When Schiavo died, DeLay said, “the time will come for the men responsible for this to answer for their behavior.”
And the House Majority Leader described the judicial system as “an arrogant, out-of-control, unaccountable judiciary that thumbed their noses at Congress and the president.”
Frist sought to distance himself from DeLay’s remarks earlier this week when he told reporters, “I believe we have a fair and independent judiciary today and I respect that.”
But the Senate Majority Leader in a short interview Wednesday would not address Barton’s position on impeaching judges.
“I hope it doesn’t upset people because he is giving a tour of the Capitol,” Frist said. “I am not sure what we are going to be talking about, but we look forward to the tour.”
Several leading Democrats, though, questioned why the Majority Leader would invite such a polarizing figure to conduct the tour.
“I would have to ask Sen. Frist why he feels this man has any professional expertise explaining what the U.S. Capitol is all about,” said Senate Minority Whip Dick Durbin (D-Ill.). “Religion has been an important part of our nation’s history, but we have also been extremely careful to be respectful of other people’s beliefs.”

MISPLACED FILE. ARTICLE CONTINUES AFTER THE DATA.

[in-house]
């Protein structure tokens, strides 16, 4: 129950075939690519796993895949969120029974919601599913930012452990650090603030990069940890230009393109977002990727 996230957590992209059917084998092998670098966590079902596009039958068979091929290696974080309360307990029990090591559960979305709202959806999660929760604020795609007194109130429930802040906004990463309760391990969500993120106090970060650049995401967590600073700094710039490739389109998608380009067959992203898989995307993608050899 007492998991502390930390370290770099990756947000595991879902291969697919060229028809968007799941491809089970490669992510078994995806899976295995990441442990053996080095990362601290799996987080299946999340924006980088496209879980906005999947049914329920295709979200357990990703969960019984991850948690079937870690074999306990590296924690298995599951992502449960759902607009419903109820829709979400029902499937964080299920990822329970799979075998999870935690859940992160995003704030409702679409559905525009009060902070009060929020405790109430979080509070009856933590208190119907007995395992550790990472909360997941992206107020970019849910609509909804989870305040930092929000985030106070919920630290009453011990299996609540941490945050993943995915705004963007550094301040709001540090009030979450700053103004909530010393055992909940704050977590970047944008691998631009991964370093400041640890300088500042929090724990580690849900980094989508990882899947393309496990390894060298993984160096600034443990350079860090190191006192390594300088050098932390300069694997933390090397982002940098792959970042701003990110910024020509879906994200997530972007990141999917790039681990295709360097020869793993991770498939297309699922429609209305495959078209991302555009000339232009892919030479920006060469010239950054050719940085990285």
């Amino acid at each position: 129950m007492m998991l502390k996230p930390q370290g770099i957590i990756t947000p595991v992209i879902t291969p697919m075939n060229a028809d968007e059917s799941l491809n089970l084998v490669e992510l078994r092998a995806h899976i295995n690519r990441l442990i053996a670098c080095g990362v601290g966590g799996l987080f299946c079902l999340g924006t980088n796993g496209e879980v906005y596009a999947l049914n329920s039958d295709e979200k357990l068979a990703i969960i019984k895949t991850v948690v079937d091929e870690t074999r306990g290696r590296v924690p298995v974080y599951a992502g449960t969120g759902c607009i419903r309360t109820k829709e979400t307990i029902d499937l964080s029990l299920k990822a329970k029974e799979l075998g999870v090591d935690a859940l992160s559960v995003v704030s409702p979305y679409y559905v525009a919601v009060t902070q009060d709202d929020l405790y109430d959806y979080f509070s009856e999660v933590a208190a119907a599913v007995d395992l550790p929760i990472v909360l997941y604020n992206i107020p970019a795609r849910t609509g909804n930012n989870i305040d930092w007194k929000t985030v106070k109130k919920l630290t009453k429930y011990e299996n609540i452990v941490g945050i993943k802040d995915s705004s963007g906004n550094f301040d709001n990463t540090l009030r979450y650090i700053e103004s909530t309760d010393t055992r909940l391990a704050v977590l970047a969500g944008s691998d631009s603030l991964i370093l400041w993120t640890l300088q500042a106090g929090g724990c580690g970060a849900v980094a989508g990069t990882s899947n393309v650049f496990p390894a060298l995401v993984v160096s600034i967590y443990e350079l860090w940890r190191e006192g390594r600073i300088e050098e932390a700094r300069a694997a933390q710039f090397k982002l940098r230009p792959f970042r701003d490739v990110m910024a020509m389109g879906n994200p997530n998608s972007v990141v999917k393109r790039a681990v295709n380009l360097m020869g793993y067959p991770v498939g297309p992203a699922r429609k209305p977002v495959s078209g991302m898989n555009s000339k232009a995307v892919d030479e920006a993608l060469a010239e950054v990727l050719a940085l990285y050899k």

In addition to his historical religious teachings, Barton was hired by the Republican National Committee in 2004 to help with outreach efforts to religious conservatives. Barton was also part of an organized effort by religious leaders last year to exert pressure on Congress to approve a constitutional amendment banning same-sex marriages.
As for Barton’s view on impeaching judges, Sen. Frank Lautenberg (D-N.J.) charged that Barton “doesn’t understand the Constitution.”
“Woe be onto us that Mr. Barton’s concept of casual impeachment of judges becomes the rule,” Lautenberg said.
This wouldn’t be the first time Barton has conducted a tour of the Capitol. He regularly takes ministers on an “evening Spiritual Heritage Tour of the U.S. Capitol” during visits to the nation’s capital to meet with “Christian Senators and Representatives,” according to his Web site.
“Attendees are inspired by the many Godly heroes honored throughout the building as David brings new life and perspective to the rich, spiritual history represented throughout this great building,” reads a summary of the tour posted on the his Web site.
Members act as the official hosts for these tours, and Barton’s Web site states that another briefing is scheduled for next week.
While Frist lauded Barton’s historical expertise, his detractors suggest his conclusions are not based in fact.
“He is to American history what the fundamentalist creationists are to science,” said Rob Boston, a spokesman for Americans United for Separation of Church and State. “Barton doesn’t like the fact that the United States was founded as a secular Republic. So he has created a cut-and-paste revisionist history designed to show we were actually founded to be a Christian nation.”